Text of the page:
As the retrorockets fire, even a minute difference of on arc minute (1/60th of a degree) in the direction would take the craft one kilometre away from the intended point for every 350 kilometres. Hence to reach the target point, the position of the craft must be estimated and the best path to traverse must be charted. To navigate to the target point, we need to know the precise location, direction and speed of motion as well as its altitude. Vikram lander will use the most advanced Terrain Relative Navigation (TRN) to navigate to its landing point.
The radio altimeter, a pattern detection camera, Laser Inertial Reference and Accelerometer Package (LIRAP) and the velocity sensor instruments will come alive. By sending radio waves to the ground and detecting the returned pulse, the radio altimeter measures the height accurately. Using the motion sensors (accelerometers) and rotation sensors (gyroscopes) the LIRAP computers compute the precise location of the craft as well as its orientation, direction and speed. This is akin to the location blue dot we see in our google maps. The orbiter module is fitted with an Orbiter High-Resolution Camera (OHRC) which has an optical resolution of 30 centimetres. As the orbiter goes around the Moon, the high resolution images are captured and stored into Vikram lander’s memory. The pattern detection camera in Vikram captures the pictures of the Moon and compares it with the stored image and helps precise position estimation.
During the first 11 minutes from the decent initiation, the orientation of the craft was vertical. That is the lander legs, and 800N retrorockets were facing forward. In due course, the lander has to land with its legs facing downwards. Further, the cameras placed in the legs need to see the ground to get a clear image. Hence the 50N thrusters are fired appropriately to tilt the pitch of the craft to 50 degrees. In this orientation, the Lander cameras LI1, LI2, LI3 and LI4 would be able to get a better view of the surface.
Approach and touchdown
Moon is a grey, cratered landscape. If by chance one of the legs stumble into the hole or stand on a stone, the craft may tumble. The ramp may not touch the ground, and the rover perhaps may not be able to roll out. Hence, it is not only essential that the craft drops down slowly but also chose and touchdown on an even surface.
After 12 minutes 37 sec of deorbit and descent, the lander drops down to a height of 400 meters. At this point, the Hazard Detection and Avoidance (HDA) cameras kick in. The craft is tilted at 50 degrees and hovers at the same position for 12 seconds to assess landing site. Then the ship slowly moves for about 66 seconds approach 100-meter height. At this point, using the close-up images and other data, the craft has to decide if the chosen landing site is good to go. If the selected location unsatisfactory, the spacecraft will pick an alternative site move towards it.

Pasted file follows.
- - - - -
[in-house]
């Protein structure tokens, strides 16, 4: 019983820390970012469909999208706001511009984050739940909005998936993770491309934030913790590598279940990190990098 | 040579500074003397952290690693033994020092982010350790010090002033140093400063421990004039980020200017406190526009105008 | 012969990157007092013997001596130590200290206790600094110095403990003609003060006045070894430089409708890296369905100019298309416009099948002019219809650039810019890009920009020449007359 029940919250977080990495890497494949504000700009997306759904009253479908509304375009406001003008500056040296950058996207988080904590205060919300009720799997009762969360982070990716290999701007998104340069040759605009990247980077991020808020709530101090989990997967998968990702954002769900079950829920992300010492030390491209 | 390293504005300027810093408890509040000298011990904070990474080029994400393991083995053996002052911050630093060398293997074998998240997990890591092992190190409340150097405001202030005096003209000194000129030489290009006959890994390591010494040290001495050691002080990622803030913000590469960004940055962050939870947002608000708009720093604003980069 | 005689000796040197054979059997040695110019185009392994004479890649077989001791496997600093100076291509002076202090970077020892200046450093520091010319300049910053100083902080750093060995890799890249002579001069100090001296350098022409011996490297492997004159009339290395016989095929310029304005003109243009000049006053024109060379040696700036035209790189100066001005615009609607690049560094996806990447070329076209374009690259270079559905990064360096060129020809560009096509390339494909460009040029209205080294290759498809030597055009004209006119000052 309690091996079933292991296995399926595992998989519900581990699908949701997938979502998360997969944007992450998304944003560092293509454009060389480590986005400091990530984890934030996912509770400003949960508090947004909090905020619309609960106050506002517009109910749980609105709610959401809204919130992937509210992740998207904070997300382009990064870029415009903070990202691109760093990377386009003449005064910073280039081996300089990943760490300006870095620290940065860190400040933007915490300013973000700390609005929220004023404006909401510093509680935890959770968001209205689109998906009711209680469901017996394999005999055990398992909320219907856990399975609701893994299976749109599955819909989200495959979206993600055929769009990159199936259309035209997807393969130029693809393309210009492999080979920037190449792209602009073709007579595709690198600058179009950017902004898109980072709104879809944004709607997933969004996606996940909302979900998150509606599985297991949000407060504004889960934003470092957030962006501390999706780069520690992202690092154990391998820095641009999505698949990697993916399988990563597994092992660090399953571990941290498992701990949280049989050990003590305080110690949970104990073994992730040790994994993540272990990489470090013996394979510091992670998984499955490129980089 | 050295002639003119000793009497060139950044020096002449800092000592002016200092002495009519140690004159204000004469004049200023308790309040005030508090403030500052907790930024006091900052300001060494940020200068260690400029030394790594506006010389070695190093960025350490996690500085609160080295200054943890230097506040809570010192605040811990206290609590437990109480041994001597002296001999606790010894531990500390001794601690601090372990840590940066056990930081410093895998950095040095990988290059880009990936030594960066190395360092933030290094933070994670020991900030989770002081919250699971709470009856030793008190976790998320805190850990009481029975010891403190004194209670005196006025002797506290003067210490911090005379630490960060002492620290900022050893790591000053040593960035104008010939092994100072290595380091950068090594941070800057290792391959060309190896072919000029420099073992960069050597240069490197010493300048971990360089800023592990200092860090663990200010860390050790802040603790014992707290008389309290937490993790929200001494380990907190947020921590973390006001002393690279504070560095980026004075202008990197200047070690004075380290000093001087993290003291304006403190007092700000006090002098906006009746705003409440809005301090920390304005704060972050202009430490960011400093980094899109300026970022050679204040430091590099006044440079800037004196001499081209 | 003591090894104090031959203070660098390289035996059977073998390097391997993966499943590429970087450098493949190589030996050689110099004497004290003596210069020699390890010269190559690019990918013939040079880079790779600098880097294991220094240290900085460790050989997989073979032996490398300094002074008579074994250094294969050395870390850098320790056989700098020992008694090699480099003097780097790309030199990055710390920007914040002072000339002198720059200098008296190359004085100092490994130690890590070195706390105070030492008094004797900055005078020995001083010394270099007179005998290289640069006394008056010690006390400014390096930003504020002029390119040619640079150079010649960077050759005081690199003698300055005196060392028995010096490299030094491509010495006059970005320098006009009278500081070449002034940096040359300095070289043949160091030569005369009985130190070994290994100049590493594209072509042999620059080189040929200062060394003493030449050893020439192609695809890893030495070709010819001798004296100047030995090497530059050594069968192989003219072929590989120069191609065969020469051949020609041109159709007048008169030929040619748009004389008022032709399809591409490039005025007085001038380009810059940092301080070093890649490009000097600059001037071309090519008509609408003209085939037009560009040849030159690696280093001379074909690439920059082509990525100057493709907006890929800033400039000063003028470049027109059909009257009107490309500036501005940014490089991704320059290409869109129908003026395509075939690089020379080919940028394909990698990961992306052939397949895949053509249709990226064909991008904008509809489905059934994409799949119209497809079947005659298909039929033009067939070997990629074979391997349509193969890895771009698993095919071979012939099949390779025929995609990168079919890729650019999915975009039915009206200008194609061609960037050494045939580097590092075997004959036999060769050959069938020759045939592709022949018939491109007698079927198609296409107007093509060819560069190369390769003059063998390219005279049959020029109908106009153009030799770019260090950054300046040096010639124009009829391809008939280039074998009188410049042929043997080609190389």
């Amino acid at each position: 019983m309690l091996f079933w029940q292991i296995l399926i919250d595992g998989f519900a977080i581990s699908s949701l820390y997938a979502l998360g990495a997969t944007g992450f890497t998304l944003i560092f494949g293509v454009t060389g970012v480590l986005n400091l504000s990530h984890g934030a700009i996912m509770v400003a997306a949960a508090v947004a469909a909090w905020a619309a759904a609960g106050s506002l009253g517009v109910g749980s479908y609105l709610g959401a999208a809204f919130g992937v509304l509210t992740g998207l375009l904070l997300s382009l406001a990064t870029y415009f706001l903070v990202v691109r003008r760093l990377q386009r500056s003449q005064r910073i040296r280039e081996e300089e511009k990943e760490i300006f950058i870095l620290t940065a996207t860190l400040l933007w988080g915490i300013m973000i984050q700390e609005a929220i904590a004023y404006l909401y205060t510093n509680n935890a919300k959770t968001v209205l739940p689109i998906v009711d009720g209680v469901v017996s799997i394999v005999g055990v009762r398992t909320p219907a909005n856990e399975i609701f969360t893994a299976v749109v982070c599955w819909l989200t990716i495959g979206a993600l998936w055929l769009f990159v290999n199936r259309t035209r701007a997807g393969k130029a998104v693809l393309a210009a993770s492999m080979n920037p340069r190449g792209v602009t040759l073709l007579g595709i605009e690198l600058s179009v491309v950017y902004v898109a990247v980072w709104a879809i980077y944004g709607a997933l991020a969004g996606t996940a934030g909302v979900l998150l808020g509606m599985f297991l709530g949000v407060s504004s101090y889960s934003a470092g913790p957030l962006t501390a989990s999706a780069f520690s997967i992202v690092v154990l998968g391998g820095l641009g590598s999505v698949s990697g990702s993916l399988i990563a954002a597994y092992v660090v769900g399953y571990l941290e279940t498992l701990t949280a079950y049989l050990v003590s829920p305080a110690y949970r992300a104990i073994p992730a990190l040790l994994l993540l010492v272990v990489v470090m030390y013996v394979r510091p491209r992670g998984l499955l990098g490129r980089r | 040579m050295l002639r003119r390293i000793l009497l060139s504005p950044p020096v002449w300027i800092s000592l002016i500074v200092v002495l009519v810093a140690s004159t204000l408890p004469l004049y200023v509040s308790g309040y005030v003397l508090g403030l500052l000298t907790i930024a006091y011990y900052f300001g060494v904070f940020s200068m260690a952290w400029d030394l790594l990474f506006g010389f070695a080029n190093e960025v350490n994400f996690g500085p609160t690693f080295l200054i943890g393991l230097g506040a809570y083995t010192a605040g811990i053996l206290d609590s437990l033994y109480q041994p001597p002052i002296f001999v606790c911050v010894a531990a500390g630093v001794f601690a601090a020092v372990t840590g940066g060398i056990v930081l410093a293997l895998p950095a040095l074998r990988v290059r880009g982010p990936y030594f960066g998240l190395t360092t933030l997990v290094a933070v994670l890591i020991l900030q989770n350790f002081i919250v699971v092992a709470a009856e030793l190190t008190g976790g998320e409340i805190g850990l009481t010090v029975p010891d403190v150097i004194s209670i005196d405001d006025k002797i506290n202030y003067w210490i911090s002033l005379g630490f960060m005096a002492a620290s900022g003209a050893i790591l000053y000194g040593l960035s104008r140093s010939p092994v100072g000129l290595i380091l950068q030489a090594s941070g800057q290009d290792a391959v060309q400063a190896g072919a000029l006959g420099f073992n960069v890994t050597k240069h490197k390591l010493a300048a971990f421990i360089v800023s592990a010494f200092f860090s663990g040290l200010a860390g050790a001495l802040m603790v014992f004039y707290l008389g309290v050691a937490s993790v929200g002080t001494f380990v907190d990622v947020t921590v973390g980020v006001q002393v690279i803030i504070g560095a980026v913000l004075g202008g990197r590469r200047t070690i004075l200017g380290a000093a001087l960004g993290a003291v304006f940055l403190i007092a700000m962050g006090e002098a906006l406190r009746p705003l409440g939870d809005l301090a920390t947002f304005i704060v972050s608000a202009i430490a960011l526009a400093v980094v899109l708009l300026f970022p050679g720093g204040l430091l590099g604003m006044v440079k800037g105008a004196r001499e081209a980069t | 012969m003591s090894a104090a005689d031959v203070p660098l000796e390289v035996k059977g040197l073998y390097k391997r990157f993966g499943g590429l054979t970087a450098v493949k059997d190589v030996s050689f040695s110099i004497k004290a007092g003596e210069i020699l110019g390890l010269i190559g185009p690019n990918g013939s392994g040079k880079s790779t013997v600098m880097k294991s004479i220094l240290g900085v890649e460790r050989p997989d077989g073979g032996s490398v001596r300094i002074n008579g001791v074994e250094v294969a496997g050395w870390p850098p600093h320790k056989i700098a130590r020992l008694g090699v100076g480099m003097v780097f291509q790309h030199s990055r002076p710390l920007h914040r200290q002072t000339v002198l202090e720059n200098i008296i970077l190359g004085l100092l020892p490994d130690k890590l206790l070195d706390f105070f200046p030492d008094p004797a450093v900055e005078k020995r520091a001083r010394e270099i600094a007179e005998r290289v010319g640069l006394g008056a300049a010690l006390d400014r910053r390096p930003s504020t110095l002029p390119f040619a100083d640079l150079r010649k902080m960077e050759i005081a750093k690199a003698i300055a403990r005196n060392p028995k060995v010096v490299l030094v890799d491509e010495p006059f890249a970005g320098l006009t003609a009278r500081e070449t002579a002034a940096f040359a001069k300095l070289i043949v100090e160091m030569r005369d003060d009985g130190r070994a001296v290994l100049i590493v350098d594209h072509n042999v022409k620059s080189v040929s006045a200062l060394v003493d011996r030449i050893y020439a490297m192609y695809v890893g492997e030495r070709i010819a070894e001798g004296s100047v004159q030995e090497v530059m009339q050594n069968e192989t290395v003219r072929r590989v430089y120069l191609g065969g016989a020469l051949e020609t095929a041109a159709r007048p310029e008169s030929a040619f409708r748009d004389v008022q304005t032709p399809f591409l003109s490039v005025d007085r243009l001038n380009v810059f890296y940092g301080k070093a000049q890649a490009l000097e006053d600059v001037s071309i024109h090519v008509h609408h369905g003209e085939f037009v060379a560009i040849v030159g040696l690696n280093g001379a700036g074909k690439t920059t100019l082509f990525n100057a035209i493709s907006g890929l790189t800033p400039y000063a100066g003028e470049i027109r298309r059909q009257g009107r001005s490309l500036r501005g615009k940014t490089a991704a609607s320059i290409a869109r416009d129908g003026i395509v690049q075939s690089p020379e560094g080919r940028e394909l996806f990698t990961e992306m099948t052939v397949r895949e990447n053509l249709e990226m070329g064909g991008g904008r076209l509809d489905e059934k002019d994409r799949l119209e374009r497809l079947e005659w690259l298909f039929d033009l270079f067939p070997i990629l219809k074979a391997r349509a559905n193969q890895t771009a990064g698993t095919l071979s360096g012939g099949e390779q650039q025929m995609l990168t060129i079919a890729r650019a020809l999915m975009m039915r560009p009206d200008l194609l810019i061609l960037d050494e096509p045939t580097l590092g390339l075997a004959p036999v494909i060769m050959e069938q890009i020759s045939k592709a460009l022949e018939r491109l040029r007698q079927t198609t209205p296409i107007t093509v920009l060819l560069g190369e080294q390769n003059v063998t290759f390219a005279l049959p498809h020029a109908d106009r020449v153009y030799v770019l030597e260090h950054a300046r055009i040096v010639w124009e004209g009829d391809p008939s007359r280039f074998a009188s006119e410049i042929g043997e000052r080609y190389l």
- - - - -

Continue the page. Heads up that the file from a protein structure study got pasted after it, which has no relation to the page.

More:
Once the site is chosen, by keeping the four 800N rockets firing downwards slowly the craft descends from 100 meters to 10 meters in about 1 minute and 6 seconds. By now the craft is almost very near the landing site. The tilt of the craft is complete, and the legs and the retrorockets are facing down.
The gravitational pull of the Moon is balanced by the firing of retrorocket downwards, and the craft hovers above the landing site for about 25 seconds. HDA cameras make once more the assessment. The instruments try to identify a clear ground for a safe landing.
Avoiding kicking up dust
The last manoeuvre of the touchdown is aimed at not kicking up dust. The surface soil of the Moon, called lunar regolith, is mostly made up of fine dust, finer than talcum powder. If the lander lands with all its retrorockets firing downwards, it would throw up a huge plume of dust. The dust would ultimately settle on the surface of the craft, dirtying the solar panels and reducing its efficiency. The dust may also creep into the electronics and cause havoc. Hence the four 800N engines would be shut down, and the central fifth 800N engine would be fired when the craft reaches an altitude of 10 meters. The free-fall velocity countered by the retrorocket, the craft will take 13 seconds to come down the last ten meter of height. At 15 minutes 39 seconds from the deorbit, the Lander would have a touchdown.
Like a video game, the mission controllers cannot virtually drive, navigate and guide the craft for safe landing. The decisions for navigation hazard avoidance identification of safe zone for landing all involve split second decision making. The machine learning and AI enabled on board computers will autonomously made decisions. Indeed the fifteen minutes will be a nail biting moments for the mission engineers and scientists of Isro.
After a successful soft landing, the health check-up will be undertaken. The first image from the Vikram is expected in about 15 minutes of arrival. However, the ramp for the rover will be slide down only after three hours of landing, awaiting the total settle down of the dust. For the next fourteen days, that is one lunar daytime, the Vikram, the lander module and Prgayan; the rover module will operate. The Orbiter is expected to function for about two years.